(Spoiler alert: Please don’t read on if you haven’t watched FX’s premiere episode of “Legion”)
A big part of FX’s “X-Men”-related new show “Legion” is that it leaves viewers unsure what is real and what’s in protagonist David’s head. That goes double for one strange moment in the middle of the premiere.
The head-scratcher happens when David (Dan Stevens), a mental patient stuck in a hospital, finally touches his girlfriend Syd (Rachel Keller) for the first time. When David kisses Syd, the two experience a surge of power. When they both get over being a bit stunned, we realize what’s happened: Syd and David’s consciousnesses have switched bodies.
So, what’s the deal?
Syd has resisted being touched throughout the episode, and now we know why. Like David, she’s a mutant too — she shows up with a team of mutants to save David at the end of the episode. Syd is an original character to the show, so we don’t have any comics to go on to find out about her abilities. But it appears her mutant power is to switch bodies with anyone who she touches.
When that happens, we get a glimpse of David’s true power. As Lenny (Aubrey Plaza) notes, “you can’t give a newbie a bazooka and expect her not to blow stuff up.” Syd doesn’t know how to deal with David’s innate abilities. In the comics, Legion has the power to reshape reality to his will. That’s probably what we’re seeing in the hospital: Lenny has been fused into a solid wall, killing her, and all the doors on the rooms in the hallway literally no longer exist. That’s David’s latent mutant abilities going haywire with Syd unable to control them.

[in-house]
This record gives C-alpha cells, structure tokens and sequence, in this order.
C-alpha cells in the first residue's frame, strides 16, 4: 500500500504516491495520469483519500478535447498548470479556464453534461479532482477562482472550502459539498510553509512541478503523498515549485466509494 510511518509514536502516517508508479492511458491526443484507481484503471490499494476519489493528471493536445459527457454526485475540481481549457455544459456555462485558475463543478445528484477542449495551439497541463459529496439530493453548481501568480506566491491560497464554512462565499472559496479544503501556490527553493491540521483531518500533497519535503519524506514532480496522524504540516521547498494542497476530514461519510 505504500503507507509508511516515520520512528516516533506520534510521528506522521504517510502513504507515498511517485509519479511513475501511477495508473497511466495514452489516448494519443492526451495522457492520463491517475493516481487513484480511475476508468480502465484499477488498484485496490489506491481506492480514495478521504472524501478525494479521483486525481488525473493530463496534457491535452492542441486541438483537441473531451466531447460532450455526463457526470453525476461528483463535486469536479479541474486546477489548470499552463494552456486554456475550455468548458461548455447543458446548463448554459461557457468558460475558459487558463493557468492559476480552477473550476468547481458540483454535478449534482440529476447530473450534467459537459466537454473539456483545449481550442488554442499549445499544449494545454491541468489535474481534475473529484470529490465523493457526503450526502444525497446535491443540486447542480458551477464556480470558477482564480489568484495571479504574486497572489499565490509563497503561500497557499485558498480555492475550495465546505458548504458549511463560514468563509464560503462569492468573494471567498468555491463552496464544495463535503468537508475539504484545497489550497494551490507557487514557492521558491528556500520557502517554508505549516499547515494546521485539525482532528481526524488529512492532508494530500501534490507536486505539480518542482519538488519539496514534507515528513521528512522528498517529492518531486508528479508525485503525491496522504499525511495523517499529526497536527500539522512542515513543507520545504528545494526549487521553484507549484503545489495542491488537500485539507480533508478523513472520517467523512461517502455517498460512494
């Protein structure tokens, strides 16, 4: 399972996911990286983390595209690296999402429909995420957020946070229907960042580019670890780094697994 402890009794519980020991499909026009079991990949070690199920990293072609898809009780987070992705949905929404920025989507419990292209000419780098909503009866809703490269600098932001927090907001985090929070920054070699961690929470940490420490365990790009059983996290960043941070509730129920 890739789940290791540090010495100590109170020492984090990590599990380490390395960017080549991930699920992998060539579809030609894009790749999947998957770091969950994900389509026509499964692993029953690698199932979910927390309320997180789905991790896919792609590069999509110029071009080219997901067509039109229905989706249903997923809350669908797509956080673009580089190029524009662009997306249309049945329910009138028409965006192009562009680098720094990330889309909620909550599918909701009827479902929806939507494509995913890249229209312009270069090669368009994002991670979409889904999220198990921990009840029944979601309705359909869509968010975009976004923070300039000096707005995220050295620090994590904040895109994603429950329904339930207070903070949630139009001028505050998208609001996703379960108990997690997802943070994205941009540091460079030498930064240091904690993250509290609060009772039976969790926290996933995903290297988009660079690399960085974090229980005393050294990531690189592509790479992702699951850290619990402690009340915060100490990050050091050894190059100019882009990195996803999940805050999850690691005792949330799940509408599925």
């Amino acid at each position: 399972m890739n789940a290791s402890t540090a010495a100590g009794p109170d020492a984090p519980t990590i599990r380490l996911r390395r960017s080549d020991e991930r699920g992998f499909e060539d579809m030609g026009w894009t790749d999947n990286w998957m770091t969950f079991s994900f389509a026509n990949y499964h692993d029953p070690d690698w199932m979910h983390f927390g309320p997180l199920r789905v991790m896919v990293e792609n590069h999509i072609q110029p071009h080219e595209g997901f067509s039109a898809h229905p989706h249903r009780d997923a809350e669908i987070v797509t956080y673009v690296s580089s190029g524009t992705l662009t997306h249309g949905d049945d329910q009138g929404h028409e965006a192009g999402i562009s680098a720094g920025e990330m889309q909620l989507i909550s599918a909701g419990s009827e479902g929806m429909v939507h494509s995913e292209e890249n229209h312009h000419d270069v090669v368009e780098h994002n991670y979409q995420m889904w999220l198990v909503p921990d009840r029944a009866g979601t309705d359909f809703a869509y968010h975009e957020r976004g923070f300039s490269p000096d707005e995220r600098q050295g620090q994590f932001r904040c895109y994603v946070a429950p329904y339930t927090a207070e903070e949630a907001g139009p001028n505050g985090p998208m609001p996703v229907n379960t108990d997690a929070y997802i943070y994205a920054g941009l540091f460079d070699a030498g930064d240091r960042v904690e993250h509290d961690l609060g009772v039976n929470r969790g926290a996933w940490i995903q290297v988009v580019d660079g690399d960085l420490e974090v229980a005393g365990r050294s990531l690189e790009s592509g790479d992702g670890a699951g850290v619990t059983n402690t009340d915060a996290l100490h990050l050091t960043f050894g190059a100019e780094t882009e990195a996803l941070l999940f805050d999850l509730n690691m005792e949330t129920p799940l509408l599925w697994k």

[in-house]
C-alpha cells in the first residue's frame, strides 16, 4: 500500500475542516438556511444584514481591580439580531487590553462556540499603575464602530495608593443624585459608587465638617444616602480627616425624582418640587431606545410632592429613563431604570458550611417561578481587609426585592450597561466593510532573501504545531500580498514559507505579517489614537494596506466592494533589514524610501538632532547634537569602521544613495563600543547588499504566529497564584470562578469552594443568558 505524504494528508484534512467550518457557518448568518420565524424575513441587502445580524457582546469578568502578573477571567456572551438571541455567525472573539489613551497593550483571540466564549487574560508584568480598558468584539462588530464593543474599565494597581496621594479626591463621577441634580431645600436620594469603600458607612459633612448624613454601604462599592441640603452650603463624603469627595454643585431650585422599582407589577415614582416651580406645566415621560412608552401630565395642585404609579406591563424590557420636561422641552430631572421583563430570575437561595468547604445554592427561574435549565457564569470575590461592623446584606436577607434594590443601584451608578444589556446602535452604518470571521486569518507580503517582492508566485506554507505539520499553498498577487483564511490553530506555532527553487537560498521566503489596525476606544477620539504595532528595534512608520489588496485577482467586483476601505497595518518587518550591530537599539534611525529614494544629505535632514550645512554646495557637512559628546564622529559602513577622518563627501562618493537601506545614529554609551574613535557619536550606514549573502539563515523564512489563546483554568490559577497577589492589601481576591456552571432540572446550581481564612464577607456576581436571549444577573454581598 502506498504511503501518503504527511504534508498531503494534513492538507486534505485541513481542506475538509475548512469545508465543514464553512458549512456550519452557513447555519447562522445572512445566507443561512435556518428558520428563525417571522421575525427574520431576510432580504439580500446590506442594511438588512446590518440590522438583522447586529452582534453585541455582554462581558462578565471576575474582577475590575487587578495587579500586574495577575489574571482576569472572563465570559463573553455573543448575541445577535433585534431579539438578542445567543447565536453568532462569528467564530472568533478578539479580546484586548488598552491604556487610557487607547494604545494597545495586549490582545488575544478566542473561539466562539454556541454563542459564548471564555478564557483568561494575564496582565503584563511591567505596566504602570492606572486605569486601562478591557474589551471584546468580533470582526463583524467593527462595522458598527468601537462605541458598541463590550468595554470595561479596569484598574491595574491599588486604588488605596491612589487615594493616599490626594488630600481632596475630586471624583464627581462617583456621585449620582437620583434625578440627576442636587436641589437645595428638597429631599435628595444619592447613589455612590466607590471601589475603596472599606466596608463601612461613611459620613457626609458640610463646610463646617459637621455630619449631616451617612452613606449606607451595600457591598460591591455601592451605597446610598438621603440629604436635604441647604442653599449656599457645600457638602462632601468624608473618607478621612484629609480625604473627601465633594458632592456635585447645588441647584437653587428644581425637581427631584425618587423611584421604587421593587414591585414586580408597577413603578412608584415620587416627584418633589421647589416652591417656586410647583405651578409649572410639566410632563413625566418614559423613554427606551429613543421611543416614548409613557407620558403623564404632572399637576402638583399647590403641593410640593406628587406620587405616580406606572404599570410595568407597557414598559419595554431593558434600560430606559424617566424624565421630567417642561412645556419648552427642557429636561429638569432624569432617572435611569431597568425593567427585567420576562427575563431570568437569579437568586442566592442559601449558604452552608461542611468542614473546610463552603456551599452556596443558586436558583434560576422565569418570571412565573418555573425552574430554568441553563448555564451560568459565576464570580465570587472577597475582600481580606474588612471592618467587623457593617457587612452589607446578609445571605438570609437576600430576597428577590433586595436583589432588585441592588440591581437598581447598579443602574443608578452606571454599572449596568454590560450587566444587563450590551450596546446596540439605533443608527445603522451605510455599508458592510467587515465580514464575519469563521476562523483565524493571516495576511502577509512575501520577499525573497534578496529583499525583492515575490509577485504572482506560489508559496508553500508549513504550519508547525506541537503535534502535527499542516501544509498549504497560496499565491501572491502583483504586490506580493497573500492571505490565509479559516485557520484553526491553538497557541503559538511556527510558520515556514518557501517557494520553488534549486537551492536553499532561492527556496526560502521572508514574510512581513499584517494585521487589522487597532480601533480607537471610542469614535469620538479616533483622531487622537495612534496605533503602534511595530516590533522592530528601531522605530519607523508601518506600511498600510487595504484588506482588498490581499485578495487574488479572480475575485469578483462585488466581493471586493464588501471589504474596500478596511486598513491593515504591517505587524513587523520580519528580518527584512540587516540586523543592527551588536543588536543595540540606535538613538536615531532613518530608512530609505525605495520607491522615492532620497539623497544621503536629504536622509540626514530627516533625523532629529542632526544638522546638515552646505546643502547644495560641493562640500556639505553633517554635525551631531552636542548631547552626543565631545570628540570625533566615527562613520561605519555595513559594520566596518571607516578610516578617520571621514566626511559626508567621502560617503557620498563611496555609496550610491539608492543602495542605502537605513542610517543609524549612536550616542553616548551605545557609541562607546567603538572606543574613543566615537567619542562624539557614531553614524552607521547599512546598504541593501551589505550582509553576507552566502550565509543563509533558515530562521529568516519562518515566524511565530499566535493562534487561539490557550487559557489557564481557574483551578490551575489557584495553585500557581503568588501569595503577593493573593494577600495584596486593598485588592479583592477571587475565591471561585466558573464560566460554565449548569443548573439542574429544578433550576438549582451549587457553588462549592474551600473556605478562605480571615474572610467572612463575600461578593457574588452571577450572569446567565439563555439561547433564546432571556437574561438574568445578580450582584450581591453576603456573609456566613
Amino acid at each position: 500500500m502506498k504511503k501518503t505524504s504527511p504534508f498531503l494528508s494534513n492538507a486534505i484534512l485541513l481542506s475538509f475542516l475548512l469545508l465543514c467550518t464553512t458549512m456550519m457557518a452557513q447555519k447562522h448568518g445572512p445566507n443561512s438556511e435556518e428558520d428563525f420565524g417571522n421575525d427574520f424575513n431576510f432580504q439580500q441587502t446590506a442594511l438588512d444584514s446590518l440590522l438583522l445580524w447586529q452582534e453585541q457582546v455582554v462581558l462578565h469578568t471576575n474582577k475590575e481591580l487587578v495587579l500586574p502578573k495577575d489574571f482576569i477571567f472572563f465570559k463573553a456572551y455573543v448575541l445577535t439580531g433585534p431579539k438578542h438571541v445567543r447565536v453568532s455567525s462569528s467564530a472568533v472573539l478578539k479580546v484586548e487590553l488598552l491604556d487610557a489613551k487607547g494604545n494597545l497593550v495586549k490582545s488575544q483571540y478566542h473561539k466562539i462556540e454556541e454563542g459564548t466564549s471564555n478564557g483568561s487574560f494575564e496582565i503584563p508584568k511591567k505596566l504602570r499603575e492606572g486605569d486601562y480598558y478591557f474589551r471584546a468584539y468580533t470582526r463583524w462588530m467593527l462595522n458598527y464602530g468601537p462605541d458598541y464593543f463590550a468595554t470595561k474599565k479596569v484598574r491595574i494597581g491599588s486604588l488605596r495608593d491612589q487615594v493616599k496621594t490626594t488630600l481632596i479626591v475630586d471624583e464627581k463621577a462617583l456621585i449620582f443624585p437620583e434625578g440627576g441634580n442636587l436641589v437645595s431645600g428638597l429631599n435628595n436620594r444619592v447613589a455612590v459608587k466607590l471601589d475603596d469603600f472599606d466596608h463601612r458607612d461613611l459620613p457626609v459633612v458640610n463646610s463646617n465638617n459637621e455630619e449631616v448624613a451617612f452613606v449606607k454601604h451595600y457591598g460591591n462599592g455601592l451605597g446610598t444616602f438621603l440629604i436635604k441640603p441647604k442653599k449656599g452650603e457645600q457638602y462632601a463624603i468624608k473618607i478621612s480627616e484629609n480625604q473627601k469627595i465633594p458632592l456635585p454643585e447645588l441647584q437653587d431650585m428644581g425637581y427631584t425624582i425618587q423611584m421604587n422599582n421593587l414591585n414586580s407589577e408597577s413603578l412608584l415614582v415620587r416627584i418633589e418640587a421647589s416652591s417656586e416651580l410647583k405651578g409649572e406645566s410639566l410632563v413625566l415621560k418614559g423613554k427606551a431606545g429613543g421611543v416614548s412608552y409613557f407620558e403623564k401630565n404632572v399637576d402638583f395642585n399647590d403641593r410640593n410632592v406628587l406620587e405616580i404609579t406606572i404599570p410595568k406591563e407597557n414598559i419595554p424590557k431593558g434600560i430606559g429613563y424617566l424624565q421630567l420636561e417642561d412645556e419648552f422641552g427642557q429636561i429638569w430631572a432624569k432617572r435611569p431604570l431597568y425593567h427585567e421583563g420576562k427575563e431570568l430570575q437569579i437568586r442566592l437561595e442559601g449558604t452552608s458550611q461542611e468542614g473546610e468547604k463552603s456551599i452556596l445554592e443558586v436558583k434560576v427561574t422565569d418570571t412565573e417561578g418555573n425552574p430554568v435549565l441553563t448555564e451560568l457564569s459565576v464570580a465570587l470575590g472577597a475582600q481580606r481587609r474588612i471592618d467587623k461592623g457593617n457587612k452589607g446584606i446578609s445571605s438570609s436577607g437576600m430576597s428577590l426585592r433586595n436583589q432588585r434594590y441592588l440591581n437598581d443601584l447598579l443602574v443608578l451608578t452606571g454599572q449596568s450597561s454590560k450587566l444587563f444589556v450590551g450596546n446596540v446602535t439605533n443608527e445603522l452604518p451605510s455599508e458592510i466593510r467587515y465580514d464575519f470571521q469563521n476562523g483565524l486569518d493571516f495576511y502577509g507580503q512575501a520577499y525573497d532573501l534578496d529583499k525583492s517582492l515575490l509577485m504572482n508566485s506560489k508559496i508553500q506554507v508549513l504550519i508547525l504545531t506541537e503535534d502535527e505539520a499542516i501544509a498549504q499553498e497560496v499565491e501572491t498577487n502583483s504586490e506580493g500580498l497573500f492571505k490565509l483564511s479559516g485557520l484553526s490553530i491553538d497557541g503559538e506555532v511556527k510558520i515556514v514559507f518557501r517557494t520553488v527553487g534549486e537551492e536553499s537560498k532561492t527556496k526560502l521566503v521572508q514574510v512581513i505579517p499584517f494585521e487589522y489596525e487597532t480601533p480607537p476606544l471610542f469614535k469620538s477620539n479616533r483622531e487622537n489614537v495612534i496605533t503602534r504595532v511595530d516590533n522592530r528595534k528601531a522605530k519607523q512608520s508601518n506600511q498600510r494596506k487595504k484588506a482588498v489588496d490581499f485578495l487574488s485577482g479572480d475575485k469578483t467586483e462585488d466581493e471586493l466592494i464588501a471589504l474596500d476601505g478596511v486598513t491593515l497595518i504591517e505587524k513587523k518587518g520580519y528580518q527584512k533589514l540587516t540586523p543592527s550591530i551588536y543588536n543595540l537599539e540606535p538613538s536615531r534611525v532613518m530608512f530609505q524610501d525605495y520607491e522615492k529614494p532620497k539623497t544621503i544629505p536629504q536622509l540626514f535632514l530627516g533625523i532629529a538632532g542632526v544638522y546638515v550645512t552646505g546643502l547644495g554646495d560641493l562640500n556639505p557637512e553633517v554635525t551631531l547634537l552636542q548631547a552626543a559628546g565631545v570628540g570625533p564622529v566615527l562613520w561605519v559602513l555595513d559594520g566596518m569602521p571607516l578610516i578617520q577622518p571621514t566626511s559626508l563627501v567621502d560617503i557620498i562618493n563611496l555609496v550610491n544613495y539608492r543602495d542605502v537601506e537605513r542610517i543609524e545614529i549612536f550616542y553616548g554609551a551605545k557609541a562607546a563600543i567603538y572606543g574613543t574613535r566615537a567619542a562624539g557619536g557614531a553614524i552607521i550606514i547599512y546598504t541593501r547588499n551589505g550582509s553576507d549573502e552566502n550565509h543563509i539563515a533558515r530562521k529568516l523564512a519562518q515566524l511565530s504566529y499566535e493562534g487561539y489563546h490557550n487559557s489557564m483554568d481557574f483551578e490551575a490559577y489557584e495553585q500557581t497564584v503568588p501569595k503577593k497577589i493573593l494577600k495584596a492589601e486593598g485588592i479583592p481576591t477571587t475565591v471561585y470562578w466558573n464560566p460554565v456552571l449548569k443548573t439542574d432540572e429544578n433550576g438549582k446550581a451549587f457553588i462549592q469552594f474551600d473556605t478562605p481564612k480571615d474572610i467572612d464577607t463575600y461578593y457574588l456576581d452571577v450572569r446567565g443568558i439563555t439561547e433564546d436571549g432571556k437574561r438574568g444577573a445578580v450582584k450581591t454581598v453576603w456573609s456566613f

The weirdest part of the body switch is that after a while, David and Syd switch back. But rather than their consciousnesses being zapped back to wherever their bodies are, their bodies switch to where their consciousnesses are. That’s why Syd suddenly transforms into David: The effect of her mutant powers has worn off. And the result is completely trippy.
Then again, David has no idea what’s real and what’s only in his mind. So maybe all the things David thinks he sees, and thinks have happened to him, aren’t real. The show doesn’t tell us one way or another — it’s possible the reason David is suddenly in his own body is because he hallucinated the whole ordeal. One thing that seems to be true is Lenny’s death, though. What really happened is for the audience to decide.